Smart Moves for College Graduates

As I reflect back on my college years I mainly remember how much fun it was and then once I entered the ‘real world’ feeling a bit shocked at the reality of it all.  There is definitely a feeling of leaving one world and entering another completely different one.  I also remember receiving very little coaching about how the new world game was played.  That led to a lot of mistakes…or what I now call “learning opportunities”.  In this two-part series, I’ll share with you twelve of the lessons I wish someone had shared with me back then.

  1. Be flexible in finding a job.  I recently read an article attributed to the White House stating that real unemployment is zero percent.  Don’t you believe it!  The job market, particularly for college graduates, is particularly tight.  In this market, you may find that you have to ‘settle’ for a less than ideal job.  Your goal is to build work experience as you continue to pursue your dream job.  Whatever the job is, treat it as if it’s the best job in the world and your goal should be to master the position.  Learn the habit of always giving your very best.  People (employers) will notice. 
  2. Get more education.  The alternative to getting a job now in a challenging job market is to get more education.  When I graduated from college I was very ready to be finished with school but in today’s environment an MBA or other advanced degree can be very valuable and buy you some additional time for the job market to continue to improve.
  3. Begin saving from your very first paycheck.  This habit, more than anything else, will make you wealthy over time.  It is the single most important key for most people who become financially independent.  Start with a minimum of 20% of your paycheck…more if you can swing it.  Ten percent will be for long-term investing and, in a separate account, the other ten percent will be for future ‘big ticket’ items such as down payment on a home.  Set this up so that the money is either automatically taken from your paycheck or transferred from your bank account to an investment account.  Don’t ponder this one…just do it!
  4. Learn about personal finance and investing.  If you were to commit fifteen minutes per day to studying personal finance and investing, you’d be a ‘genius’ in a year!  Seriously, this stuff turns out to not be that difficult to master.  Mostly, it’s simply paying attention to your money and investing on a consistent basis.
  5. Buy a home.  Since the housing bust in 2008, home prices have rebounded but it’s still a great time to buy a home and home ownership is a great way to build wealth over time.  More good news is that interest rates on mortgages are still very attractive but realize that rates are likely to rise over the next few years so your best move is to buy as soon as you can.
  6. Avoid ‘bad’ debt.  If you could learn this lesson now, it will save you much misery in the future.  The definition of bad debt is any debt that is used for purchasing something that is declining in value.  For example if you use a retail store credit card to buy a closet full of clothes and then face months’ worth of payments…that’s bad debt.  Using a credit card to finance a big night on the town when you know you can’t pay the credit card bill in full when it rolls around…that’s bad debt.  Buying furniture and appliances on credit is bad debt.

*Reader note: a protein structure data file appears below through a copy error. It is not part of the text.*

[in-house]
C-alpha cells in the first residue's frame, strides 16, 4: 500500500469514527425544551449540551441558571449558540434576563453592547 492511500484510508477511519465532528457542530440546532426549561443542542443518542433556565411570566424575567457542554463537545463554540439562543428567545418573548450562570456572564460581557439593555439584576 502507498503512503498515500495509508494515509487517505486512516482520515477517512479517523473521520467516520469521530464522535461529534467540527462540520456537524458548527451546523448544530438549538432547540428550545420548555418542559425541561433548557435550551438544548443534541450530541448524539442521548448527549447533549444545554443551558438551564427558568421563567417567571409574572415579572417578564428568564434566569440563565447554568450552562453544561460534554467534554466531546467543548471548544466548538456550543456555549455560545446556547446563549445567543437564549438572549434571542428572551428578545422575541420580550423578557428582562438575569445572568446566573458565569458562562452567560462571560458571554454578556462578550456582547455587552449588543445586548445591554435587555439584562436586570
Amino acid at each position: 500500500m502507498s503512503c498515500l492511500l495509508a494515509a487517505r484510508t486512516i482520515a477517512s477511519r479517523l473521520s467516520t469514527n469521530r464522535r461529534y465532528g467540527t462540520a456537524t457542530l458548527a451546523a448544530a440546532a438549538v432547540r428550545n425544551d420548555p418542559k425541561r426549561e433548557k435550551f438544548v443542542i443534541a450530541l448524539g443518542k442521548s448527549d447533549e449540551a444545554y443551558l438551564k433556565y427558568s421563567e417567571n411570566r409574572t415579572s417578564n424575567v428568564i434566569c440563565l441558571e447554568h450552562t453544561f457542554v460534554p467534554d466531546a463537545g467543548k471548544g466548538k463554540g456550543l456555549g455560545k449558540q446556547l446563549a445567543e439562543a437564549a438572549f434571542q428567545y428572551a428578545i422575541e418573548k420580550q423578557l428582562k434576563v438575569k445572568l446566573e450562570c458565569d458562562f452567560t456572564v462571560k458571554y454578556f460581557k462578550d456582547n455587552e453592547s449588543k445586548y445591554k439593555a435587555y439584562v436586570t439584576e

7. Avoid bad debt around owning a car.  I once had someone tell me, “I thought you always had a car payment!”  He was dead serious and he was also broke!  A car, by definition, is a depreciating asset.  In fact, when you drive a new car off the lot it depreciates in value about 10% that very day!  Most people arrive at the dealership, find their dream car and ask the salesperson, “How much are my payments?”  You’re asking the wrong question of the wrong person!  Dealers have been asked this question so many times that they figured out the perfect system to sell more cars and more expensive cars.  To get payments as low as possible, they’ll now finance a vehicle over as long as eighty-four months!  This is a terrible financial strategy for you.  Here’s a better approach:  If you don’t have cash to pay for a car, decide on how much car you can afford based on payments over twenty-four months.  In all likelihood, this will be a used car.  Once you pay your car off, continue to make ‘payments’ but now do it in an investment account dedicated as a new car fund.  Continue to drive your existing car and fund your ‘next car account’ until you can pay cash for your next car and then keep this cycle going forever.  That way you have your money working for you rather than for someone else.
  8. Embrace the concept of ‘Good Debt’.  Good debt is the use of financing to buy things that you expect to appreciate in value.  The best example is buying a home. Other examples include borrowing for investing such as buying rental properties or to start a business.  Even borrowing to advance your education can be a good use of debt.